A preliminary subgroup analysis of patients previously treated with CPT-11 (irinotecan; Camptosar®) showed similar response rates to the overall study population, which may suggest an absence of relevant cross-resistance to smart chemotherapy delivery to tumor cells by the ADC construct of DS-8201.
The preliminary subgroup analysis of 23 patients treated with DS-8201 demonstrated a confirmed overall response rate of 43.5% (10 of 23 patients) and a disease control rate of 82.6% (19 of 23 patients). Median duration of response was 6.9 months (95% CI: NR).
The Kaplan-Meier estimate of median progression-free survival for this subgroup of patients was 4.1 months (95 percent CI: 2.5, 8.3).
“These data from patients with HER2-positive gastric cancer who have failed HER2-targeted therapy combined with chemotherapy, and for many who also failed irinotecan as a systemic chemotherapy suggest that the ADC technology of DS-8201 appears able to deliver on what it was specifically researched and innovated for: a smart chemotherapy approach to tumors expressing some degree of HER2 receptors, regardless of prior treatment with a topoisomerase I inhibitor,” said Antoine Yver, MD, MSc, Executive Vice President and Global Head, Oncology Research and Development, Daiichi Sankyo.
“A comprehensive translational research effort is planned and underway to further understand the biological basis for the observed activity, including the role of tumor heterogeneity and HER2 expression, the mechanisms of resistance that may have contributed to failing prior lines of treatment, and factors more directly related to the unique pharmacological profile of DS-8201,” Yver concluded.
Safety data and adverse events
Updated preliminary safety data for this subgroup of trastuzumab-treated HER2-expressing gastric cancer patients were also reported.
The most common adverse events (>30%, any grade) included nausea (71.1%), decreased appetite (64.4%), platelet count decreased (33.3%), white blood cell count decreased (33.3%) and constipation (31.1%).
Grade 3 adverse events occurring in >10 percent of patients included anemia (24.4%), neutrophil count decreased (15.6%), platelet count decreased (13.3%) and white blood cell count decreased (11.1%).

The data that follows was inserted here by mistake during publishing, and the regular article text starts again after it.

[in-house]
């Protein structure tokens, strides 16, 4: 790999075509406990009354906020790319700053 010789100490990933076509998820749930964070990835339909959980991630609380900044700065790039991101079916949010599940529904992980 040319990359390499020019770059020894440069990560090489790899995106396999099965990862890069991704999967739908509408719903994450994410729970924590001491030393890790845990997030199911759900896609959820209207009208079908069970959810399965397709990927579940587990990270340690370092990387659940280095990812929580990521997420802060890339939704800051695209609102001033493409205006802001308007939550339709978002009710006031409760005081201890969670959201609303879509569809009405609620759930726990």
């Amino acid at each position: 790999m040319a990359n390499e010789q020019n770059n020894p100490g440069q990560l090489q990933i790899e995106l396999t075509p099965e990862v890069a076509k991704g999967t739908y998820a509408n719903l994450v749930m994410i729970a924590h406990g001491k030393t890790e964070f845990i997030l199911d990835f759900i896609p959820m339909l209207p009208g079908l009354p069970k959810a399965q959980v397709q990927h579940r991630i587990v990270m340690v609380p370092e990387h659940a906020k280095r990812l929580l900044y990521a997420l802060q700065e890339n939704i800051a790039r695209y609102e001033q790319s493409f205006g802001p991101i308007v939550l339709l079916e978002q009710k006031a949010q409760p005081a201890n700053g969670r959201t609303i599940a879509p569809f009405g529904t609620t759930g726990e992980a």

Grade 4 adverse events included platelet count decreased (4.4 %), white blood cell count decreased (4.4%) and neutrophil count decreased (4.4%). Three patients discontinued treatment due to treatment-emergent adverse events (pneumonia, decreased appetite, and pneumonitis). Two potential cases of interstitial lung disease (ILD) were reported by the investigators (one grade 1 and one grade 3) in gastric cancer subjects and together with all reported or suspected ILD cases are being assessed by an independent ILD adjudication committee. These include two cases of potential Grade 5 pneumonitis previously reported in the breast cancer cohorts.
Based on these phase I data, patients are currently being enrolled in the pivotal, phase II open-label DESTINY-Gastric01 study investigating the safety and efficacy of DS-8201 in patients with HER2-positive advanced gastric cancer or gastroesophageal junction adenocarcinoma (defined as IHC3+ or IHC2+/ISH+) who have progressed on two prior regimens including fluoropyrimidine agent, platinum agent and trastuzumab.
Breakthrough Therapy designation
In 2017 DS-8201 was been granted Breakthrough Therapy designation by the U.S. Food and Drug Administration (FDA) for the treatment of patients with HER2-positive, locally advanced or metastatic breast cancer who have been treated with trastuzumab and pertuzumab and have disease progression after ado-trastuzumab emtansine (T-DM1, Kadcyla®; Genentech/Roche), and Fast Track designation for the treatment of HER2-positive unresectable and/or metastatic breast cancer in patients who have progressed after prior treatment with HER2-targeted therapies including ado-trastuzumab emtansine.